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Security - unrealistic expectations

I see the moderators are quick at work today, dealing a death blow to a posting about MS blaming users for the virus problem.  Well, I still think it a worthy topic, considering we all develop software, and most of us run a business. 

Don't shoot me for agreeing with MS, but...
- We have operating system created to be so simple to use _ANY_ user can download and install software.
- We have a population of people that believe an "I Love You" letter with an attachment, from the Stock Broker, should be opened
- We have a group of people who complain about security, but continue to purchase insecure products.
- We have countries where releasing a virus is not even illegal.

To some extent this would be like blaming ford if people kept demanding they make the Pinto.  Sure, it blows up but when it doesn't -- wow!

Microsoft is like any other company.  They do a cost/benefit analysis and people continue to buy their products, regardless of the problems.  If we want MS to make security #1, everyone should agree to not purchase a single Window's based product, including PCs, laptops, and 3rd party software for the month of July.  One month without a single product out the door.  One month of zero revenue, not only for MS, but everyone who's business depends on MS.

Until then, MS's  responsibility is to their shareholders.  Until they start losing customers, security is #5 (or maybe #538) on the list of things Bill Gates has to worry about today.  We may not like it, but that does not matter either -- yet.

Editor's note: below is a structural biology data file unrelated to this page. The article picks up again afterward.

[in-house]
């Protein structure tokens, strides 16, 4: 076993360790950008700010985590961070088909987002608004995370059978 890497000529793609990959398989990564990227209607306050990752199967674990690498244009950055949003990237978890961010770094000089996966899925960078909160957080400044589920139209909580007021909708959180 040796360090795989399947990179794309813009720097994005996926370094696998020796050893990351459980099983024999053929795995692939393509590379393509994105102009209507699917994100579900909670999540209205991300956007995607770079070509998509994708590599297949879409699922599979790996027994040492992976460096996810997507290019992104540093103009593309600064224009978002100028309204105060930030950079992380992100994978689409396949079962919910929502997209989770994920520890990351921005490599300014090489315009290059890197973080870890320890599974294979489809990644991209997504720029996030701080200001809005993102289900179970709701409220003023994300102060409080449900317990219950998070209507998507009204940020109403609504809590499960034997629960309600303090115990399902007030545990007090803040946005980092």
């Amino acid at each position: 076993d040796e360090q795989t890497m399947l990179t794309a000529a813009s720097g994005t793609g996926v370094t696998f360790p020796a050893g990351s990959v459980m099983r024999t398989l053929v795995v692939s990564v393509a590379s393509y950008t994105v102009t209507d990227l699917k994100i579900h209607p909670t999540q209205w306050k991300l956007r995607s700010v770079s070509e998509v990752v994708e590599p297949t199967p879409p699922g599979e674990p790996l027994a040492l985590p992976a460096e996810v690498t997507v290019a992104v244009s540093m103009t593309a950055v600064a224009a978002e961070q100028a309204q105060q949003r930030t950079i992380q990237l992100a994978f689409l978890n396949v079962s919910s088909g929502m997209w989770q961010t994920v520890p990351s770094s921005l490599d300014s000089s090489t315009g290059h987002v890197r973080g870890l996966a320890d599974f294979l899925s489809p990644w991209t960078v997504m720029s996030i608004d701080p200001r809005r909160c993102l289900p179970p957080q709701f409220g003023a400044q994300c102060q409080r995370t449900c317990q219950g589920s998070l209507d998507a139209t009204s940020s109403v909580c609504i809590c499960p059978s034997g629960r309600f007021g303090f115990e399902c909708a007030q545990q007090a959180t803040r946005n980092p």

MSHack
Tuesday, May 04, 2004


"Until they start losing customers, security is #5 (or maybe #538) on the list of things Bill Gates has to worry about today. "

#539 on his list is the fear that such stupid grass-roots efforts will actually do anything.

Whatever
Tuesday, May 04, 2004

My point exactly

MSHack
Tuesday, May 04, 2004

Ford were in the (unfortunate?) position of working in an environment where product liability operated effectively. They were liable for punitive damages because they _knew_ of the Pinto design flaw and deliberately failed to address it because it didn't seem to be cost effective to do so. This was beyond mere negligence in the car's design, it was gross deceit.

I suggest that Microsoft are in the same position. They know of the _potential_ for flaws in their software, they know how to find them and it is common knowledge as to how to protect against them (e.g. avoiding buffer overruns by using safe system calls for i/o, preventing stack exploits by using techniques like the W^X page management seen in OpenBSD, ensuring that applications cannot automatically be run from e-mails etc., etc.). To me their lack of action looks equally as bad as Ford's; they are _choosing_ not to address the issue seriously because it is not cost effective.

Someday someone will, regretably, die because a software vendor took this approach, then all bets will be off.

Gaius
Tuesday, May 04, 2004

None of what you suggest would prevent those exploits (what's a "safe system call"?!).